It’s one of those games that, while the arcade version is enjoyable and worthy of your respect, actually works better as a game for the home. Capcom’s own NES version (which is substantially different from the arcade game and thus best considered its own unique game), Tiertex’s solid home computer ports and Sega’s excellent Mega Drive version are all arguably better ways to experience the original Strider these days — and follow-ups such as the outstanding Strider 2 for arcade and PlayStation refined the formula considerably after that.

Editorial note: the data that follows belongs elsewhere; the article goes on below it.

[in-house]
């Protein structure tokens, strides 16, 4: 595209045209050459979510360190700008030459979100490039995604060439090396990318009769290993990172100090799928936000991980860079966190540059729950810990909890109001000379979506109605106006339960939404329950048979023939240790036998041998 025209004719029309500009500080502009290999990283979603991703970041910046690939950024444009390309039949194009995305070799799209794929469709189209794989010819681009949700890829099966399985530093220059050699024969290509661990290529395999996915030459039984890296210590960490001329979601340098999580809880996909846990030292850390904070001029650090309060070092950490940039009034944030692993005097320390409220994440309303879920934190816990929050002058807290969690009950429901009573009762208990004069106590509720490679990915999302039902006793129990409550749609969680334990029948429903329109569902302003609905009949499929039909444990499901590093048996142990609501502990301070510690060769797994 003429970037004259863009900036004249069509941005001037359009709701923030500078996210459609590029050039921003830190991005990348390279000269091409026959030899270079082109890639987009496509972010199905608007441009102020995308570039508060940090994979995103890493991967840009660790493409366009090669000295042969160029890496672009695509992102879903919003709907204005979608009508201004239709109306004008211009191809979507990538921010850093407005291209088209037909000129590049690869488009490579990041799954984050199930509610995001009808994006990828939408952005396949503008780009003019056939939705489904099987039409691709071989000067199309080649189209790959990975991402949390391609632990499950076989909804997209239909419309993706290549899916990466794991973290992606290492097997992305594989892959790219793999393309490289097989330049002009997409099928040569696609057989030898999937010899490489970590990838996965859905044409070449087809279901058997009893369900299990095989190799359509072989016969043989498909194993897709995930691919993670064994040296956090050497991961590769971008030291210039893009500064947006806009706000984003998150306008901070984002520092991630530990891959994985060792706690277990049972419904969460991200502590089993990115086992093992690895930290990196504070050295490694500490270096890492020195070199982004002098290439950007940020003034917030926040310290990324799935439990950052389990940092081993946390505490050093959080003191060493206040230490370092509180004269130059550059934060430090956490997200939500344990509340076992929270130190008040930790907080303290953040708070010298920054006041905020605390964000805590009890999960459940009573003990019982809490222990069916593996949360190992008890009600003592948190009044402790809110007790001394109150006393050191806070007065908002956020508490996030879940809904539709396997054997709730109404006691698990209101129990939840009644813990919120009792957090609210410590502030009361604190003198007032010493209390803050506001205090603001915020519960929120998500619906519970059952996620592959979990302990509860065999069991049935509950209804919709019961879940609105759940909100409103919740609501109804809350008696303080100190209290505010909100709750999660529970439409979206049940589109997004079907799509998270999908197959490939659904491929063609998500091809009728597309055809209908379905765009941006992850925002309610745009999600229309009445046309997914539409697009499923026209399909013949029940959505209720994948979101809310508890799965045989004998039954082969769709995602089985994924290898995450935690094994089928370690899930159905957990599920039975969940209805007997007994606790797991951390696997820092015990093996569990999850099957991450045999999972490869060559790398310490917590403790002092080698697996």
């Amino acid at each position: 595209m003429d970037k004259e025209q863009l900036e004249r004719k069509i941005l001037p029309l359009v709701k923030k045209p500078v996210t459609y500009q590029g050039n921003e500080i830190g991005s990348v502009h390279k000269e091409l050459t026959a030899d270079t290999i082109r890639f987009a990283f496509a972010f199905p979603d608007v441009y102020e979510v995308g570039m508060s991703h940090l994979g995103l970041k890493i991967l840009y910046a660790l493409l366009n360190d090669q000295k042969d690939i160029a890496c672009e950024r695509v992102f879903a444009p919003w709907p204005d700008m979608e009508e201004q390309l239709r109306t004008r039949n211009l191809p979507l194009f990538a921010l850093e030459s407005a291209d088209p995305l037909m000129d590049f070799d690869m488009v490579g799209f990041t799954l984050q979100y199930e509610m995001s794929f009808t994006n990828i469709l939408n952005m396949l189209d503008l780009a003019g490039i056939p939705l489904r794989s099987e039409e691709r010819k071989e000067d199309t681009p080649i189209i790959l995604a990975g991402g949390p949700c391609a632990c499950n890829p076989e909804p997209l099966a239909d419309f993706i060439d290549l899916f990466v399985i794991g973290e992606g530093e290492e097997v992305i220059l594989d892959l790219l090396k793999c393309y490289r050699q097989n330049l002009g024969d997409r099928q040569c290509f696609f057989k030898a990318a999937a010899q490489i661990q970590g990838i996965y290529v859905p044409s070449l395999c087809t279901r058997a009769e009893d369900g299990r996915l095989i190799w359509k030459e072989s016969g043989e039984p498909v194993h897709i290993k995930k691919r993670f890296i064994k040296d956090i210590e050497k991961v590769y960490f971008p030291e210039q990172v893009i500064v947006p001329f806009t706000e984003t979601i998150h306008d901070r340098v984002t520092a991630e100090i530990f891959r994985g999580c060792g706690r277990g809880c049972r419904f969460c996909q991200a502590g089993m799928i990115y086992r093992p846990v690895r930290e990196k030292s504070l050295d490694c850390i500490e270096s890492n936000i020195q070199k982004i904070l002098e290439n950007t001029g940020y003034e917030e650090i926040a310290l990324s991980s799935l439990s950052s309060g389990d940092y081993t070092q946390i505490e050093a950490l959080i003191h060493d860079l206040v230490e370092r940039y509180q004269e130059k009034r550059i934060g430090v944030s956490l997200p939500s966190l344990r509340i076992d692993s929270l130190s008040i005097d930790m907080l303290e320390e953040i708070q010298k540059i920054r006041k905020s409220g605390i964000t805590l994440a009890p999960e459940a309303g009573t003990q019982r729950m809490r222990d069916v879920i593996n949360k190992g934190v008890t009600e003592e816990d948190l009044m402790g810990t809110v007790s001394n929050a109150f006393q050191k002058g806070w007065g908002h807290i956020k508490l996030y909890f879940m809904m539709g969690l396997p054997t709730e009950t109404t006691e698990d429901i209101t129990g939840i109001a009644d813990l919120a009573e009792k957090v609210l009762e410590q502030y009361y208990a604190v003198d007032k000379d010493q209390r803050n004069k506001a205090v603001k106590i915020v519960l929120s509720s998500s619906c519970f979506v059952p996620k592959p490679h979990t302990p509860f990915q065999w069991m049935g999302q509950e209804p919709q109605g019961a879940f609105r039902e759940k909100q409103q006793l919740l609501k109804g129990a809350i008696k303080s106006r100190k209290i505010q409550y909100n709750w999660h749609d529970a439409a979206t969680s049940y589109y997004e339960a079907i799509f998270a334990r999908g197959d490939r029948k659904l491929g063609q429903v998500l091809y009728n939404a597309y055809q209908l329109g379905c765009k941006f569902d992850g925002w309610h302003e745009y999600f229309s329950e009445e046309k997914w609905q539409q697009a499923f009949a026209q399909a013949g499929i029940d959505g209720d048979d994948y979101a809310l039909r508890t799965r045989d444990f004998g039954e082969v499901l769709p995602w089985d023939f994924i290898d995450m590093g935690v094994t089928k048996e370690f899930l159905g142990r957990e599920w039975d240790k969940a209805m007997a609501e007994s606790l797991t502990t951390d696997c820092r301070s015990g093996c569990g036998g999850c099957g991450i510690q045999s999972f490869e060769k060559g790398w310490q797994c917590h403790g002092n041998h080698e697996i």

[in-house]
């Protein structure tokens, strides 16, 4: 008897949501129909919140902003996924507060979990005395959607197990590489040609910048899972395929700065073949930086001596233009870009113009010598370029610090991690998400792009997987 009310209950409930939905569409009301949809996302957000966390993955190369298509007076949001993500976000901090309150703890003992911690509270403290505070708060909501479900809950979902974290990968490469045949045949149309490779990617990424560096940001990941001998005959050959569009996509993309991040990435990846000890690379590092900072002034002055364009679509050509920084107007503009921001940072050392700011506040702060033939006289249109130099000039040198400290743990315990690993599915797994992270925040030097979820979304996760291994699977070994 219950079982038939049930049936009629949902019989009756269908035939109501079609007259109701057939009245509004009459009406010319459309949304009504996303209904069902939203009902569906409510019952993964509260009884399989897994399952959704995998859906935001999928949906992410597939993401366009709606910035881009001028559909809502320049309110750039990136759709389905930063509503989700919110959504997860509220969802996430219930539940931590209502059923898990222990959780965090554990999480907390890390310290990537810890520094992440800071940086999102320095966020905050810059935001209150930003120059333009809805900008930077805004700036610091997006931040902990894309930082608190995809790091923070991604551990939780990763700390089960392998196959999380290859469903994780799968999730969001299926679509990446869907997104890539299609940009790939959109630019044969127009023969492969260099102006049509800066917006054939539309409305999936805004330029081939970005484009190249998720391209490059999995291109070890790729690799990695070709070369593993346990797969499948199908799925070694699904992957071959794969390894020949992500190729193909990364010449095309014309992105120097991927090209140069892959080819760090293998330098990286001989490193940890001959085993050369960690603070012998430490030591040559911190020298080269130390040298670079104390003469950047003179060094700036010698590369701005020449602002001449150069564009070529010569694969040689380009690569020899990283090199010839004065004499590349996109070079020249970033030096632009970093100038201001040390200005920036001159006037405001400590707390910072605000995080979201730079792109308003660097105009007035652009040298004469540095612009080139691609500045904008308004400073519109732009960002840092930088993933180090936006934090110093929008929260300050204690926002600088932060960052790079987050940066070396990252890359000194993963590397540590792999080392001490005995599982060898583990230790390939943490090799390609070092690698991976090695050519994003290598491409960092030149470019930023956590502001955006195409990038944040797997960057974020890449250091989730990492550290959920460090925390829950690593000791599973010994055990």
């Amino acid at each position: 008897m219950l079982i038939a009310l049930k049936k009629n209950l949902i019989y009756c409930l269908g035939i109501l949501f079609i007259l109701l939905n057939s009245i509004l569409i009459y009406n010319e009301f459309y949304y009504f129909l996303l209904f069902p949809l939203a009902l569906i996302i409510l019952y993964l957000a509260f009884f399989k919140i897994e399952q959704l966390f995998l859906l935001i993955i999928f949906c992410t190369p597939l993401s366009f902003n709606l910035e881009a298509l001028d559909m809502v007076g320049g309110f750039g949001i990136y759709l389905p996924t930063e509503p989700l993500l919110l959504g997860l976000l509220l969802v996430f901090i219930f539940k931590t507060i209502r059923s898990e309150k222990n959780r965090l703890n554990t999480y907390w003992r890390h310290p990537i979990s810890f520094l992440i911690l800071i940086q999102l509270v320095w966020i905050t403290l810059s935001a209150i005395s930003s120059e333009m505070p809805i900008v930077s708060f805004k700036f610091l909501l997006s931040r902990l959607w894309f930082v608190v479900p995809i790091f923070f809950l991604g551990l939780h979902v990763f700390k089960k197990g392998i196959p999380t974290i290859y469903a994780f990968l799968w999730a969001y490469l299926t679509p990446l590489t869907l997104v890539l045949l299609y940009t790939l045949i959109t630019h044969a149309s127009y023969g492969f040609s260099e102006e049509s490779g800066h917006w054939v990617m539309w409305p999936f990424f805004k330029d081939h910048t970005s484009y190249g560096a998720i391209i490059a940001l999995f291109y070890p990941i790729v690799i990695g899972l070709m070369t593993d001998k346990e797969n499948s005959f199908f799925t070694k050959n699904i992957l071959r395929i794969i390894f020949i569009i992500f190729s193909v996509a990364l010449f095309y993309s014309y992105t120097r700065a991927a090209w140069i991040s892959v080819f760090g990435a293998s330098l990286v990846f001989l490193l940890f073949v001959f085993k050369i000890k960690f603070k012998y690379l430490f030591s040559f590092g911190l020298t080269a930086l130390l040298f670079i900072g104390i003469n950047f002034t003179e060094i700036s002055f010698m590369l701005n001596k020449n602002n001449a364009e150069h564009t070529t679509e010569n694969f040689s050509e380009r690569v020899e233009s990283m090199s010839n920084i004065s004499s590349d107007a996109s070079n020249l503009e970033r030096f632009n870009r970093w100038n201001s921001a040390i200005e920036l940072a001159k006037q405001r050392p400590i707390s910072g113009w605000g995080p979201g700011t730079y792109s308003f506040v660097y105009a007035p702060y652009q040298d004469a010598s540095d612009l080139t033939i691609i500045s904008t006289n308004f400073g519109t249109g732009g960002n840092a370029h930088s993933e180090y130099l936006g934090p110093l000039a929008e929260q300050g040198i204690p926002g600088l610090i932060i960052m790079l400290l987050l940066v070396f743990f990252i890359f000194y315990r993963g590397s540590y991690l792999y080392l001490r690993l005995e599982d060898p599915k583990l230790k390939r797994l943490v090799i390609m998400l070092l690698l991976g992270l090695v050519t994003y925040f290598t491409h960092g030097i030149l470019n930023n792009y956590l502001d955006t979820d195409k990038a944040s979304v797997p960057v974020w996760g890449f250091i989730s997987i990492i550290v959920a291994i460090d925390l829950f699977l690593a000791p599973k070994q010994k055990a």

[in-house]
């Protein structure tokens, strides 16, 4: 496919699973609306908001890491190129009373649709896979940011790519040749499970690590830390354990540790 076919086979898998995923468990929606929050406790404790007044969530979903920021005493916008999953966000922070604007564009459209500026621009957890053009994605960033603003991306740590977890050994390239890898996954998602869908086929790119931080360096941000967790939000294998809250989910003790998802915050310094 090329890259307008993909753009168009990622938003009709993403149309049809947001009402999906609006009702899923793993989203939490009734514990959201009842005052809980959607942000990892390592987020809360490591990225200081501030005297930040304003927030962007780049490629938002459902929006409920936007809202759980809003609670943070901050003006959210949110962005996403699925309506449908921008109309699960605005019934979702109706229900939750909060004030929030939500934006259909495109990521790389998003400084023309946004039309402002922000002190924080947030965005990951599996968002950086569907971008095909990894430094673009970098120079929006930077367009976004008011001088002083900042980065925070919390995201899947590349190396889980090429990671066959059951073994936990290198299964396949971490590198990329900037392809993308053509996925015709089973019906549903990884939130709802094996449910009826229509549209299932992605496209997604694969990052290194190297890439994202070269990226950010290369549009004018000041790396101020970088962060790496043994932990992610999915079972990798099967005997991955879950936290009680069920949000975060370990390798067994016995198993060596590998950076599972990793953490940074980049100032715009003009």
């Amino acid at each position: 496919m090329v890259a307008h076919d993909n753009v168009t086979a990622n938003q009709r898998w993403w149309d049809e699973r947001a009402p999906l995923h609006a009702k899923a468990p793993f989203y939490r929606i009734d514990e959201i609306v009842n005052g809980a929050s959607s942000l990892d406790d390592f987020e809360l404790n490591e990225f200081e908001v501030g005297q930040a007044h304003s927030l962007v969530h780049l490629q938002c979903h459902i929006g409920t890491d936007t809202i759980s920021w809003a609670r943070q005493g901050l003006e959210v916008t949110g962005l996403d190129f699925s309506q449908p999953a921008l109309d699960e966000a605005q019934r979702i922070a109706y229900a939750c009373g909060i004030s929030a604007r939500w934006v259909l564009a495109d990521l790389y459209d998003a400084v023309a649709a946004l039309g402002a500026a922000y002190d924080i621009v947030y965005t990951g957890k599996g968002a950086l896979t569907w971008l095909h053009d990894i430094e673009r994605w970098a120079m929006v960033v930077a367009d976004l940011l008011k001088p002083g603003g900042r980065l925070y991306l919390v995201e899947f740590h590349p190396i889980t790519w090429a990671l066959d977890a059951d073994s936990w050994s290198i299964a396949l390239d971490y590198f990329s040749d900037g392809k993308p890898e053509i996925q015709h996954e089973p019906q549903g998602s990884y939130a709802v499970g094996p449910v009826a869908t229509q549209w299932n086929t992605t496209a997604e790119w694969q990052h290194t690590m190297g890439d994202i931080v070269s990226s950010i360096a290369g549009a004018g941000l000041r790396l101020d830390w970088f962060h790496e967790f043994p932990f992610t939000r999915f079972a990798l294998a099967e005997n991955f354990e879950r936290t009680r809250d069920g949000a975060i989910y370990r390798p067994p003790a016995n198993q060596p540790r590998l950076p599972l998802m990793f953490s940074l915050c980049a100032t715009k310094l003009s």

Strider is still worth experiencing today, don’t get me wrong — just don’t expect to get through the game without at least a bit of frustration along the way! But at least it won’t clean you out of pocket money any more…

Capcom Arcade Stadium is available now for PC via SteamNintendo SwitchPlayStation 4 and Xbox One.

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Pete Davison